Margaret Adey, University of Cambridge Programme for Sustainability Leadership


At Rio+20, leaders of 15 global companies, with a collective turnover of over $350 billion, have called for urgent action to properly value and maintain the Earth’s natural capital.


The theme of natural capital has featured strongly in business discussions at Rio. Natural capital has been defined as including diversity of life, or biodiversity, underpinning the resilience of the Earth's natural systems to absorb shocks and disturbances. It also includes vital ecosystem services under threat – ranging from crop pollination to carbon storage and freshwater provision, and from fisheries to wood production and the renewal of soil fertility – upon which society and all economic activity relies.


CEOs and Board members of leading companies, which include Anglo American, Alstom, Arup, ASDA-Walmart, Aviva Investors, Grupo André Maggi, Kingfisher, Mars, Natura, Nestlé, Puma, SABMiller, Unilever, Volac and Votorantim, have signed up to the Natural Capital Leadership Compact in advance of Rio.


These business leaders call on governments to set ambitious goals and targets to address the risks posed by the loss of our natural capital worldwide. The Leadership Compact not only urges governments to take immediate action, but also commits the signatory companies to a challenging shared agenda. Businesses recognise that their leadership is essential and have committed to address the following four complex challenges:

  1. Operate within the limits of natural systems – manage their supply sources in order to protect the environment and improve social equity.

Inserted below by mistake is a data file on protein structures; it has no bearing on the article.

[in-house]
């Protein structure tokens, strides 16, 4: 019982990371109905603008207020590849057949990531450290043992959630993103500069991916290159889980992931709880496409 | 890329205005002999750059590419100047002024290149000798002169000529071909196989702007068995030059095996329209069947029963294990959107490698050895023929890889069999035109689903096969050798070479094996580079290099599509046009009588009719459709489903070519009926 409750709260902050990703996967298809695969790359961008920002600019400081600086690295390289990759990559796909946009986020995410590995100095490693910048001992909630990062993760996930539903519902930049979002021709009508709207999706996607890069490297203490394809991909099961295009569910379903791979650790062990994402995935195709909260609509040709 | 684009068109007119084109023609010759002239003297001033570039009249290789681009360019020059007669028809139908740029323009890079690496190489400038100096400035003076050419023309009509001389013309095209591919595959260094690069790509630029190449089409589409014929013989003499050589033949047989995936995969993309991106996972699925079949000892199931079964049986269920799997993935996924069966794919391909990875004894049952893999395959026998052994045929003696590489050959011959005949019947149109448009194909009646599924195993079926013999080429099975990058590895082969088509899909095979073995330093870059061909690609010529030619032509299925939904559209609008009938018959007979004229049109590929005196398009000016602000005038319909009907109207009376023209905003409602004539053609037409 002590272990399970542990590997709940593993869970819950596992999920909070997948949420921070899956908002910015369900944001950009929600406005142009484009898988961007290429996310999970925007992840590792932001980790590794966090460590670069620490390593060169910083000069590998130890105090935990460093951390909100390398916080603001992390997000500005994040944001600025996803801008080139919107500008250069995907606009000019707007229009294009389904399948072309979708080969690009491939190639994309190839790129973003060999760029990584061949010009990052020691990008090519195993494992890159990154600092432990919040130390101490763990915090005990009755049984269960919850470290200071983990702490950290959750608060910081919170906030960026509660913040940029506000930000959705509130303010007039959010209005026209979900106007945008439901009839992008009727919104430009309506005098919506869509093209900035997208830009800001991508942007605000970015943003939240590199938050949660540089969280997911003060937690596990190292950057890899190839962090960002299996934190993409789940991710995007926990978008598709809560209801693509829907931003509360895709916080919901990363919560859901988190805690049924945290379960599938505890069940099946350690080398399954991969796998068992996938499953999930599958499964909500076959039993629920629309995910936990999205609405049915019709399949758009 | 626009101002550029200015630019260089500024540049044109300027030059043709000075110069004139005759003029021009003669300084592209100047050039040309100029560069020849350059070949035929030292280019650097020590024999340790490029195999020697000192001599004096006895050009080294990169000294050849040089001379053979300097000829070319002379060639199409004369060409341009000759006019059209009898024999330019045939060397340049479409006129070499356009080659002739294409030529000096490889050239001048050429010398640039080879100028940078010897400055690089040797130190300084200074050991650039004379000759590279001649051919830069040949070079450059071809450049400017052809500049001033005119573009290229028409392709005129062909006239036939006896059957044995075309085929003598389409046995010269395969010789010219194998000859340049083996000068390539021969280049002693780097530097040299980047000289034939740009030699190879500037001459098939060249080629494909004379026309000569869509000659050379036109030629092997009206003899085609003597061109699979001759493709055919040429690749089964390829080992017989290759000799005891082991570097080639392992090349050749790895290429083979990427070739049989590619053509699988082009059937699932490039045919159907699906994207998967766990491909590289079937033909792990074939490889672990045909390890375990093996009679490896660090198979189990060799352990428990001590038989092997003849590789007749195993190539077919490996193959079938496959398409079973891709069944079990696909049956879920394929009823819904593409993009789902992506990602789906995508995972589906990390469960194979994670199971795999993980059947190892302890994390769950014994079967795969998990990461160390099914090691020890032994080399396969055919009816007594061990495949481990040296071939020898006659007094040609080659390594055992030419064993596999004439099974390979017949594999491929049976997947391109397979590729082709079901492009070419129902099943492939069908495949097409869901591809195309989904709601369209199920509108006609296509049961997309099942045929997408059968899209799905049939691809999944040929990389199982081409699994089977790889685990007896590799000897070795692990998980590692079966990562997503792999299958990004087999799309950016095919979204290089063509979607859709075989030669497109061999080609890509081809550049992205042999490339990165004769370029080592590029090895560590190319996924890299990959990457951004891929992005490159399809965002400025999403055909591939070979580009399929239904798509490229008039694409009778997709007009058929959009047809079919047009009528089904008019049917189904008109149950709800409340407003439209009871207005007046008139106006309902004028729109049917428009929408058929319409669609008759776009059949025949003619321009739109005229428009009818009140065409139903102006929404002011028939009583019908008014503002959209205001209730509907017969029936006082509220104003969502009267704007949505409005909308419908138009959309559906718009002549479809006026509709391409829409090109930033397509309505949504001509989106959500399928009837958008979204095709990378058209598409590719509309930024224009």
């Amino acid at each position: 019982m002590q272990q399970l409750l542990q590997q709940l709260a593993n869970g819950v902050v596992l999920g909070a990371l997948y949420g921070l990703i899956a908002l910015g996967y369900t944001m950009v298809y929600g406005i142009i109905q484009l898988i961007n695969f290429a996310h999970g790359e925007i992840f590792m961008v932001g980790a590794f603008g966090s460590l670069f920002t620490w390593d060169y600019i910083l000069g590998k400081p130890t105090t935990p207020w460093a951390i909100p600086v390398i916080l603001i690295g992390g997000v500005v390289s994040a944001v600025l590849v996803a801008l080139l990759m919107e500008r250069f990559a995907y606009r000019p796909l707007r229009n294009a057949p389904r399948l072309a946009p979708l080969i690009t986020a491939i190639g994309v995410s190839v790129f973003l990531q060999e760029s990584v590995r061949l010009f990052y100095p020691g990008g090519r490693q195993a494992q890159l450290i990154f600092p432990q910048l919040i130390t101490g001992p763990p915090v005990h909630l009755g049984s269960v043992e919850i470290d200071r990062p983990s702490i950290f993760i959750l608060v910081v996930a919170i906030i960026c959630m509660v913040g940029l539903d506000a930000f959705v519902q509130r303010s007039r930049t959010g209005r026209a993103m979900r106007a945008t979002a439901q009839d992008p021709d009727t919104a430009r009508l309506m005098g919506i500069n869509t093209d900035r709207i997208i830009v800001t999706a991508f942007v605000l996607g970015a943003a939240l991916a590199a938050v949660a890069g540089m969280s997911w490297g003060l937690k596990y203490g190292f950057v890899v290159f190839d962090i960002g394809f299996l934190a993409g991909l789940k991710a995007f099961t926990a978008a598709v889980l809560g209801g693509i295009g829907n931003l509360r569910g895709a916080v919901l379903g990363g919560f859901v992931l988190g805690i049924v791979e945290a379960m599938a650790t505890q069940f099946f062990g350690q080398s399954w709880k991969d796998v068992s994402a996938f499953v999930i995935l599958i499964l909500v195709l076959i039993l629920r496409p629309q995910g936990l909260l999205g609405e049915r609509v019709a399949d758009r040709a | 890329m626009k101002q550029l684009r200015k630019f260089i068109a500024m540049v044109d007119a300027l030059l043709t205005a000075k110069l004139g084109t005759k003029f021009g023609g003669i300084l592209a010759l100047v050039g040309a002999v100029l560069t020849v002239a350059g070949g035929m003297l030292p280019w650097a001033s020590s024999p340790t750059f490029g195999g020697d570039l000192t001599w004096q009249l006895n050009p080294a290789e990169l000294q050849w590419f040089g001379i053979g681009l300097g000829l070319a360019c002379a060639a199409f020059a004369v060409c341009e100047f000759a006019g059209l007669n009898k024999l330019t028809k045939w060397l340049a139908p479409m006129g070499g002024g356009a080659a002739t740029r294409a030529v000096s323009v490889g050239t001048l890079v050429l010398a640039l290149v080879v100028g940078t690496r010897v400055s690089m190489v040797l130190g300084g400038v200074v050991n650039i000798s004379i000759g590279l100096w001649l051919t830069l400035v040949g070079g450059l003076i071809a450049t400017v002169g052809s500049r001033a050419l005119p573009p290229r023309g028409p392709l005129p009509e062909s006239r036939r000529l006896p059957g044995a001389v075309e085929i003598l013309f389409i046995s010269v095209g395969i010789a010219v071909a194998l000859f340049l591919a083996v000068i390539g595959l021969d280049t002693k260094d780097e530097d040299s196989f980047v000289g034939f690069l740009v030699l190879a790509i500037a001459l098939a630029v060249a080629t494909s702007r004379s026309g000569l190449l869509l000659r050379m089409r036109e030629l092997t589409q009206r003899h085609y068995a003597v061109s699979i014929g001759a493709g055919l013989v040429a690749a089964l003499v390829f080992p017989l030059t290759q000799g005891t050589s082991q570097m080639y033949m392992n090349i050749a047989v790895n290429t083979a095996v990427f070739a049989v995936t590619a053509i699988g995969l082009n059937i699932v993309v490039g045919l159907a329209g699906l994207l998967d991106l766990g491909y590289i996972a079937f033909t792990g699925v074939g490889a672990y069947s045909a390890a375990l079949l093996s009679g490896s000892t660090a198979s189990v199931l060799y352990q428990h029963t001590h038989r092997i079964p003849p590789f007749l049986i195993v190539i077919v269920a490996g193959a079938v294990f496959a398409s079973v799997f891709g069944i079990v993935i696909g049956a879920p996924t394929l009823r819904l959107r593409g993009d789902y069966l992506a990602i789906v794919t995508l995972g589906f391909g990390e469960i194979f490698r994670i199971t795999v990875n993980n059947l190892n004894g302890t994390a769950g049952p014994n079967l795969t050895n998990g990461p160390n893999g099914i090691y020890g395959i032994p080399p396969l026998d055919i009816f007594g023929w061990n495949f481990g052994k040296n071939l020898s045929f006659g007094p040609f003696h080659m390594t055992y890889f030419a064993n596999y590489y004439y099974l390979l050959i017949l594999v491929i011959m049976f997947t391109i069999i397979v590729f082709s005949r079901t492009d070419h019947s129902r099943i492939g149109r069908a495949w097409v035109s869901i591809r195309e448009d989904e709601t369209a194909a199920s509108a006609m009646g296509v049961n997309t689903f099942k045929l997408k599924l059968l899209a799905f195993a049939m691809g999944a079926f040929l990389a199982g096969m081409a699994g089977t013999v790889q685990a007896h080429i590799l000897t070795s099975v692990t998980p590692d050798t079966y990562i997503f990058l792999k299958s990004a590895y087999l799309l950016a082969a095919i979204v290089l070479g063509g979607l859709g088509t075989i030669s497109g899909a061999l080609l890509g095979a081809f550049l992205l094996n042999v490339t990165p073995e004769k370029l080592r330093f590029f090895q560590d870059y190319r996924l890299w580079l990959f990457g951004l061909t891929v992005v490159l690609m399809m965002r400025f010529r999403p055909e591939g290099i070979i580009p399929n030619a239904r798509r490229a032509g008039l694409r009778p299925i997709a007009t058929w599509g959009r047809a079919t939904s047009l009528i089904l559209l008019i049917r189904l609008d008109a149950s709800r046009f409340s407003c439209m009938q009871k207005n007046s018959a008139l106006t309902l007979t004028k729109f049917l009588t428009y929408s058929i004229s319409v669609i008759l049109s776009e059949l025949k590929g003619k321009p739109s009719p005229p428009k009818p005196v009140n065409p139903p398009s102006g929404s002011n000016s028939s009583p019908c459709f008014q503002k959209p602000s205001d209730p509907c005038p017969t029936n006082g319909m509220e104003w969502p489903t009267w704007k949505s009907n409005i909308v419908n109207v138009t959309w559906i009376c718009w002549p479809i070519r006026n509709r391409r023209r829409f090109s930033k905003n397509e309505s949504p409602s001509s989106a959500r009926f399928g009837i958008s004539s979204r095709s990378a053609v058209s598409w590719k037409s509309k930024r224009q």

2. Identify and address the (as yet) un-costed impacts of their business activities on people and the environment that are associated with the production and consumption of goods and services – and pledge to build this into business decision-making and planning.

  3. Enable consumers to make better-informed choices – by working with industry bodies, governments and citizens to deepen public debate on how to realign consumption within the limits of natural capital and to eliminate wastage and inefficiency.

  4. Develop rigorous and realistic targets and plans – to promote the protection and efficient use of natural capital.

Thomas Lingard, Global Advocacy Director for Unilever says:


“Only by collaborating with others across our industry and up and down our supply chain will we be able to crack the toughest sustainability challenges. For that reason it is important for us to clearly define the non competitive areas of sustainability where we can apply our collective effort, ingenuity and scale to drive the change that is necessary in the amount of time that the scientists tell us is available in which to do it.”